What is ‘good standing’?
A company is generally deemed in good standing by satisfying all obligations related to its registration in a public company registry. These may include but are not limited to:
- Filing annual reports on time
- Paying franchise or other taxes on time
- Staying up to date and paying state fees
How does a company lose ‘good standing’?
A business can lose its good standing for several reasons, including:
- Failure to timely pay a registration renewal fee
- Failure to file a required periodic document such as annual report or renewal form
- Failure to pay various taxes or fees
- Mistakes made in a filed form, such as not signing the form or not correctly completing it.
- Loss of licenses including business or occupational
- Criminal activity, including fraud committed by the business or business owners.
Fortunately, losing a company’s good standing can usually be reversed. Once the issues have been rectified such as paying of a fee or correctly submitting documents, a certificate of good standing can be obtained to witness the good standing.
What are the consequences if a company is no longer in good standing?
If a company does not maintain good standing the state will likely make an involuntary adverse status change for the company labelling it, on public records, delinquent, void, suspended or inactive, depending on the nature of the compliance issue.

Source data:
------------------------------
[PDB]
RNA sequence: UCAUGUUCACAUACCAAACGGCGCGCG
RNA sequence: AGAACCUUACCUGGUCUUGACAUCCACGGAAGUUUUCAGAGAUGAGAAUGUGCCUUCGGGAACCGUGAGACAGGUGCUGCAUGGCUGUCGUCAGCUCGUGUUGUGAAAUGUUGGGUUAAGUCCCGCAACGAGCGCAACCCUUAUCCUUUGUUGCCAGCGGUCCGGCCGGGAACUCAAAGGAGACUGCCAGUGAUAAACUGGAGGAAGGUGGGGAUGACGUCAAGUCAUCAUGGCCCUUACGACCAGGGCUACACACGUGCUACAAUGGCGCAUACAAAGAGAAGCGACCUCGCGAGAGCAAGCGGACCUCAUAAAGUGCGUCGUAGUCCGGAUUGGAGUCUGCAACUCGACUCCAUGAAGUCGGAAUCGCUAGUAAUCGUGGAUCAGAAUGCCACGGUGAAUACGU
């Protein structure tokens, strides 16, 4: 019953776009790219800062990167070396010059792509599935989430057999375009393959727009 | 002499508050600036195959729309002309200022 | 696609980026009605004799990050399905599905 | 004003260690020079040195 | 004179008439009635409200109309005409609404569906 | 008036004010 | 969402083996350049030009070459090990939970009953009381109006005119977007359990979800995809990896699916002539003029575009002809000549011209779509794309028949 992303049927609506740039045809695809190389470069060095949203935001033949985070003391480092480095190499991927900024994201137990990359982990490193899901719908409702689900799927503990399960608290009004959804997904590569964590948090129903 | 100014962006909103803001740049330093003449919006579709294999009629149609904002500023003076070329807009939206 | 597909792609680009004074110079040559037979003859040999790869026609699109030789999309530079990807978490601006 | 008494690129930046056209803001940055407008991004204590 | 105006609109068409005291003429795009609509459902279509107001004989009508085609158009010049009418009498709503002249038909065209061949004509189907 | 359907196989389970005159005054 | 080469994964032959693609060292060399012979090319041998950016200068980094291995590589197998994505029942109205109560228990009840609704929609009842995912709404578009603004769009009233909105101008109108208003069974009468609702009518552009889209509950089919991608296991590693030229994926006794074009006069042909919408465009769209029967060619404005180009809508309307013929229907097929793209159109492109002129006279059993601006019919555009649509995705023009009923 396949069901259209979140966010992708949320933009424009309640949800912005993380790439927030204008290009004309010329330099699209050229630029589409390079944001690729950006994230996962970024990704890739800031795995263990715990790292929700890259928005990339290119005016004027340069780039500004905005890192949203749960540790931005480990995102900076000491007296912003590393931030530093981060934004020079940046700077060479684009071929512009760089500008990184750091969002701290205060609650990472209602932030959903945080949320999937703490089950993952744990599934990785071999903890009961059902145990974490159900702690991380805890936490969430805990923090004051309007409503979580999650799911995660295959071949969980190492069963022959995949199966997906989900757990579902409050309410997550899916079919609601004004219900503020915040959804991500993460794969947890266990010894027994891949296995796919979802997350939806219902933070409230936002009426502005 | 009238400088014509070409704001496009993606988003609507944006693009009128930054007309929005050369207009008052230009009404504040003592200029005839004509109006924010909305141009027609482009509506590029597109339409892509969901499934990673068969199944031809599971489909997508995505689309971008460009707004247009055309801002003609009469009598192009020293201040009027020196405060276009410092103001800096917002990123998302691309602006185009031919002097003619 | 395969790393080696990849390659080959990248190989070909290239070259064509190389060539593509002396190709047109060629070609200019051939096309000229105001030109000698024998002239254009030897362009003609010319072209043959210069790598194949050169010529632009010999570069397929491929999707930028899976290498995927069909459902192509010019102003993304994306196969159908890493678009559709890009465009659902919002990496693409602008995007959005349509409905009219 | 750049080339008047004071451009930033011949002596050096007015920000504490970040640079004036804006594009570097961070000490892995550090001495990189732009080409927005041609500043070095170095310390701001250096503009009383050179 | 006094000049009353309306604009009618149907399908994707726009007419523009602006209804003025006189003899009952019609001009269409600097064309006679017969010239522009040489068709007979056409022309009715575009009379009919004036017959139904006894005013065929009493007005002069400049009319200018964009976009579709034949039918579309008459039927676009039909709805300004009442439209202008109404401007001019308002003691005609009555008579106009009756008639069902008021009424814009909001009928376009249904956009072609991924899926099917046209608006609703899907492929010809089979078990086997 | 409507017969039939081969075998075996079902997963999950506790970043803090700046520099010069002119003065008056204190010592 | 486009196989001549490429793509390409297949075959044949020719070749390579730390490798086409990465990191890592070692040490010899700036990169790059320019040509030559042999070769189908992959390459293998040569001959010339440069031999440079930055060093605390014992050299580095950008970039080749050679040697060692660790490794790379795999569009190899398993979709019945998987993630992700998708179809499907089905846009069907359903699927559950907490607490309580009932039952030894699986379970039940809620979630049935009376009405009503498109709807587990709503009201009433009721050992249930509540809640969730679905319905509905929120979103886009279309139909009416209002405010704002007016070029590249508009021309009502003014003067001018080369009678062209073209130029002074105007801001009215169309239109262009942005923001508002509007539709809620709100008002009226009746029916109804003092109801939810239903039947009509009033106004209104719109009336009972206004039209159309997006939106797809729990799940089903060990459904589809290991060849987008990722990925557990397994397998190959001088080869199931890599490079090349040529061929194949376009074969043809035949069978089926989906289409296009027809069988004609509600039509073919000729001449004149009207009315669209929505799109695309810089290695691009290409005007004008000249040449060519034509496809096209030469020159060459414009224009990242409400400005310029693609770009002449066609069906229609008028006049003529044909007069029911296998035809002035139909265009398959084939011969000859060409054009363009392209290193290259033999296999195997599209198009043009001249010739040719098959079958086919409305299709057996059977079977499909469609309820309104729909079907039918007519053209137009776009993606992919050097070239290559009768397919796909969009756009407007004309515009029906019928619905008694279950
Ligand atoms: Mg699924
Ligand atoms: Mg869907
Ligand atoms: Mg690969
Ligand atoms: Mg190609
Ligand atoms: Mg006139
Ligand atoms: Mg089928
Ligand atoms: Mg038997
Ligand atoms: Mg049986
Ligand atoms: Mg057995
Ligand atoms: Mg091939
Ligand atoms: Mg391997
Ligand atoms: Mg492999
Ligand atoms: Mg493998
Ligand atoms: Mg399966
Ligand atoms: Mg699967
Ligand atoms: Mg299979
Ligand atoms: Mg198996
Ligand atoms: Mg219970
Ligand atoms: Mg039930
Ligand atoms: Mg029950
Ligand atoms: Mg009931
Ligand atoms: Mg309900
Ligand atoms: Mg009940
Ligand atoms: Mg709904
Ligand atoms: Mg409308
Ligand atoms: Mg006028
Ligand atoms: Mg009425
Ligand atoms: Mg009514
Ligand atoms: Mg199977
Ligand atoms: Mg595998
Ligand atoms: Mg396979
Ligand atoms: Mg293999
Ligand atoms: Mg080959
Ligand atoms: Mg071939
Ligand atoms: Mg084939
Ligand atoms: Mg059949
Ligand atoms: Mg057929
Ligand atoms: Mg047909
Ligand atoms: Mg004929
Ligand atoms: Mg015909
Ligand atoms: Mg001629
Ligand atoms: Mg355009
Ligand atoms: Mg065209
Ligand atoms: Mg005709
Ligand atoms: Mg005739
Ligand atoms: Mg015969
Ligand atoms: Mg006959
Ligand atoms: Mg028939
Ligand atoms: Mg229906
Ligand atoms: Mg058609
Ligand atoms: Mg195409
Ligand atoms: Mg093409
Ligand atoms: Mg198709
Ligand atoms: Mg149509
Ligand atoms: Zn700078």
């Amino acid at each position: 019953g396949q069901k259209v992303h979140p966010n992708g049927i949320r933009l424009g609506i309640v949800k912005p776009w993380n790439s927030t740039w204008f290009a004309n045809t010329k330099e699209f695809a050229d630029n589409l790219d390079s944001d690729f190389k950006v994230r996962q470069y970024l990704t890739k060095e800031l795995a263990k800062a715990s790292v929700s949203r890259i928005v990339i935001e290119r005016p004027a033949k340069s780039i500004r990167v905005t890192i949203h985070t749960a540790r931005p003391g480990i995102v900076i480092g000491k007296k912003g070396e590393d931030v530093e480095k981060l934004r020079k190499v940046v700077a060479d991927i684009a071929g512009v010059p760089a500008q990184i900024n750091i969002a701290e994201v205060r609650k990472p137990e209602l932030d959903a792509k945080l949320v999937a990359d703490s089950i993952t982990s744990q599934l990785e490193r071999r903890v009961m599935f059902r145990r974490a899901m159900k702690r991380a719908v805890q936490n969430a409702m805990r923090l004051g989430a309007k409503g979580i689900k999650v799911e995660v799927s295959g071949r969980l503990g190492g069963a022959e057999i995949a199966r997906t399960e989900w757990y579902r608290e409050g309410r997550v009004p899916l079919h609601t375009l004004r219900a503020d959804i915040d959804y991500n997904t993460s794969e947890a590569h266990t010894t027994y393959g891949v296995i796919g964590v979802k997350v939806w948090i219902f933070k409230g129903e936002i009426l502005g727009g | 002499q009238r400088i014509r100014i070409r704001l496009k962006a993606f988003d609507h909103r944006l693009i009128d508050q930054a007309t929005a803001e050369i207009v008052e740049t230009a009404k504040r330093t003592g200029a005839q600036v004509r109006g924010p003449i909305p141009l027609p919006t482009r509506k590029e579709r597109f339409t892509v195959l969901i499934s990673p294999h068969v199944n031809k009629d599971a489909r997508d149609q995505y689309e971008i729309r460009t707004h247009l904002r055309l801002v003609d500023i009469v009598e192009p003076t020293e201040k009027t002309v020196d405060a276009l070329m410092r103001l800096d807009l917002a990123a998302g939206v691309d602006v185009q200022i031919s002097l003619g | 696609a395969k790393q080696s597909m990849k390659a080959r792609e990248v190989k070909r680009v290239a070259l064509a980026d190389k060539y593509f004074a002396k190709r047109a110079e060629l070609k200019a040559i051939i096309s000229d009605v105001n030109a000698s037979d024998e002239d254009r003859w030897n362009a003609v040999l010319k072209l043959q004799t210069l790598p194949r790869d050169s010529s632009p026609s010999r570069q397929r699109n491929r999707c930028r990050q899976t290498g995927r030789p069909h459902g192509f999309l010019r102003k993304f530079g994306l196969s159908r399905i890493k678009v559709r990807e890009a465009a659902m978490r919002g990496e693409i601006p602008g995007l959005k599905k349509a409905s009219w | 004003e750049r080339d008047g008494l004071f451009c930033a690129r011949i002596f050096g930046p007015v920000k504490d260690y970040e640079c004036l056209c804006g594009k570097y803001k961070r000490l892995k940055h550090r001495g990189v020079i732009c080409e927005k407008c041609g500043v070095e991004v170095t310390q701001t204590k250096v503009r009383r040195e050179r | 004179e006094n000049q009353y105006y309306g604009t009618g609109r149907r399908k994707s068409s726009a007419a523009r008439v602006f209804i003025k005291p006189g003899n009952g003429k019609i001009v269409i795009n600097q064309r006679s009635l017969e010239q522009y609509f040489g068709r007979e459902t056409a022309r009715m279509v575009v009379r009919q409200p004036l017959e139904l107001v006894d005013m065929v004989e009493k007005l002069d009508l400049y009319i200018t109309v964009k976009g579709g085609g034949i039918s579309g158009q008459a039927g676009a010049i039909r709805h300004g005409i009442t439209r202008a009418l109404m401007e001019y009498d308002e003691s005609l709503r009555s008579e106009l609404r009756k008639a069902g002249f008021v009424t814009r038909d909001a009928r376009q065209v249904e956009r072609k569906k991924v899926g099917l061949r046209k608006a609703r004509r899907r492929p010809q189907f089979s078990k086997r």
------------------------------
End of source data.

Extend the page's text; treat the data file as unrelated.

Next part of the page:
The company registries may reject the processing of any request as long as the good standing is not restored, including the issuance of certificates or the modification of the particulars of the registration, which may lead to further indirect consequences.
Ultimately, some registrars will order the compulsory strike off of the company, leading to dire legal consequences including the risk of losing the registered name and the forfeiting of the company’s assets. Other registrars will never order a compulsory strike off leading to the company (and its controllers) continuously accruing tax or other liabilities ad vitam eternam and like a sword of Damocles.
Some states may provide generous opportunities for correction before adverse status change.
Why is maintaining a company in ‘good standing’ important?
Failing to maintain a situation of good standing is justly regarded a serious negligence on the part of the company’s directors or controllers.
In some cases, good standing will be used as a criterion to prevent fraudulent applications for important documents and therefore operating a company that is not in good standing will prompt suspicion of fraud.
In almost every case, restoring good standing is costly and time consuming, and may include paying fines and penalties.
Being barred from obtaining a certificate of good standing can make it impossible for you to open a bank account or lead to a freeze of the company’s accounts as well as prohibit you from registering in any other jurisdiction as a foreign incorporation. In general, you will be unable to perform any act which performance supposes that you provide evidence of the company’s good standing in the company’s home jurisdiction.
It is not only important to avoid these implications but to prepare your business for the future. Business is ever changing, and future changes may require financing, selling your business, mergers, and acquisitions or even expansions. You may need to prove good standing at a short notice and delays linked to the poor attendance of your obligations will simply make you lose valuable time-limited opportunities.